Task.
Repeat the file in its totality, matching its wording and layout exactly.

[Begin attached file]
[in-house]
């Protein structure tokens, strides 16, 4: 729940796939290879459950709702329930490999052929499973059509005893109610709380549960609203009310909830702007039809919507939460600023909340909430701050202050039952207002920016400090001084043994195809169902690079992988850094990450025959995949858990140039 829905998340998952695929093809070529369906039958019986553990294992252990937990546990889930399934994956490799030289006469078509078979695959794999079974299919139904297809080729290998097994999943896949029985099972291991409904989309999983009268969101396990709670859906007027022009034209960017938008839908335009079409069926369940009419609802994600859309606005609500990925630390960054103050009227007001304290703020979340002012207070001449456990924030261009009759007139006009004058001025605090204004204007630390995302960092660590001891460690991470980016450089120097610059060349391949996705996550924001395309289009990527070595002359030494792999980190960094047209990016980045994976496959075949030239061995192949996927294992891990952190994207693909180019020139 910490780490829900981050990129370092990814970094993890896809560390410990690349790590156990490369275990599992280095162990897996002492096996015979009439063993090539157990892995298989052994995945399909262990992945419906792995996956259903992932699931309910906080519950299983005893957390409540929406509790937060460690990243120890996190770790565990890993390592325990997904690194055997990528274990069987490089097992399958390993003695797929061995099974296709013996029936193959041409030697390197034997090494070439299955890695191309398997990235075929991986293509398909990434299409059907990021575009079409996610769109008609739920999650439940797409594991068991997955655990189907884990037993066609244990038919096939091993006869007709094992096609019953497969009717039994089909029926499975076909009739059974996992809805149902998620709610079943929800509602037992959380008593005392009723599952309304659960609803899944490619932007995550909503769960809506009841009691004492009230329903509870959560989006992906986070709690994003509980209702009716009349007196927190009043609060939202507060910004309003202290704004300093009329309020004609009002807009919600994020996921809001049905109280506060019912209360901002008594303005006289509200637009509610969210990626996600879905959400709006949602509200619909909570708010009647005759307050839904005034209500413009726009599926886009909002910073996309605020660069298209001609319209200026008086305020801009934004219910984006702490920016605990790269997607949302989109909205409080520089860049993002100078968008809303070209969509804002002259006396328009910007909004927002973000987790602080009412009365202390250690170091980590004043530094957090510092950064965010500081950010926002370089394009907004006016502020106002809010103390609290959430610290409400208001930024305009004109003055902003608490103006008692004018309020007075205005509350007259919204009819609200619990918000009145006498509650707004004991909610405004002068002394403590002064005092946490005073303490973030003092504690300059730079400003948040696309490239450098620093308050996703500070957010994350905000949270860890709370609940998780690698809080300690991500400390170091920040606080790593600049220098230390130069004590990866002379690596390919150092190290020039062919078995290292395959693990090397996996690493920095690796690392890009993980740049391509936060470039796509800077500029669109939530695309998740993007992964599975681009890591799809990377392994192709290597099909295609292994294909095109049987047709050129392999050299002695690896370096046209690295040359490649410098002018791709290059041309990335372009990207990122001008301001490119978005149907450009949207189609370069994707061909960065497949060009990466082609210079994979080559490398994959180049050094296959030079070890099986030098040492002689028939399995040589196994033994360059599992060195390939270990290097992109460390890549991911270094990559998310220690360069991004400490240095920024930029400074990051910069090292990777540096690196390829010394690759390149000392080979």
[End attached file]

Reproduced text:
[in-house]
């Protein structure tokens, strides 16, 4: 729940796939290879459950709702329930490999052929499973059509005893109610709380549960609203009310909830702007039809919507939460600023909340909430701050202050039952207002920016400090001084043994195809169902690079992988850094990450025959995949858990140039 829905998340998952695929093809070529369906039958019986553990294992252990937990546990889930399934994956490799030289006469078509078979695959794999079974299919139904297809080729290998097994999943896949029985099972291991409904989309999983009268969101396990709670859906007027022009034209960017938008839908335009079409069926369940009419609802994600859309606005609500990925630390960054103050009227007001304290703020979340002012207070001449456990924030261009009759007139006009004058001025605090204004204007630390995302960092660590001891460690991470980016450089120097610059060349391949996705996550924001395309289009990527070595002359030494792999980190960094047209990016980045994976496959075949030239061995192949996927294992891990952190994207693909180019020139 910490780490829900981050990129370092990814970094993890896809560390410990690349790590156990490369275990599992280095162990897996002492096996015979009439063993090539157990892995298989052994995945399909262990992945419906792995996956259903992932699931309910906080519950299983005893957390409540929406509790937060460690990243120890996190770790565990890993390592325990997904690194055997990528274990069987490089097992399958390993003695797929061995099974296709013996029936193959041409030697390197034997090494070439299955890695191309398997990235075929991986293509398909990434299409059907990021575009079409996610769109008609739920999650439940797409594991068991997955655990189907884990037993066609244990038919096939091993006869007709094992096609019953497969009717039994089909029926499975076909009739059974996992809805149902998620709610079943929800509602037992959380008593005392009723599952309304659960609803899944490619932007995550909503769960809506009841009691004492009230329903509870959560989006992906986070709690994003509980209702009716009349007196927190009043609060939202507060910004309003202290704004300093009329309020004609009002807009919600994020996921809001049905109280506060019912209360901002008594303005006289509200637009509610969210990626996600879905959400709006949602509200619909909570708010009647005759307050839904005034209500413009726009599926886009909002910073996309605020660069298209001609319209200026008086305020801009934004219910984006702490920016605990790269997607949302989109909205409080520089860049993002100078968008809303070209969509804002002259006396328009910007909004927002973000987790602080009412009365202390250690170091980590004043530094957090510092950064965010500081950010926002370089394009907004006016502020106002809010103390609290959430610290409400208001930024305009004109003055902003608490103006008692004018309020007075205005509350007259919204009819609200619990918000009145006498509650707004004991909610405004002068002394403590002064005092946490005073303490973030003092504690300059730079400003948040696309490239450098620093308050996703500070957010994350905000949270860890709370609940998780690698809080300690991500400390170091920040606080790593600049220098230390130069004590990866002379690596390919150092190290020039062919078995290292395959693990090397996996690493920095690796690392890009993980740049391509936060470039796509800077500029669109939530695309998740993007992964599975681009890591799809990377392994192709290597099909295609292994294909095109049987047709050129392999050299002695690896370096046209690295040359490649410098002018791709290059041309990335372009990207990122001008301001490119978005149907450009949207189609370069994707061909960065497949060009990466082609210079994979080559490398994959180049050094296959030079070890099986030098040492002689028939399995040589196994033994360059599992060195390939270990290097992109460390890549991911270094990559998310220690360069991004400490240095920024930029400074990051910069090292990777540096690196390829010394690759390149000392080979």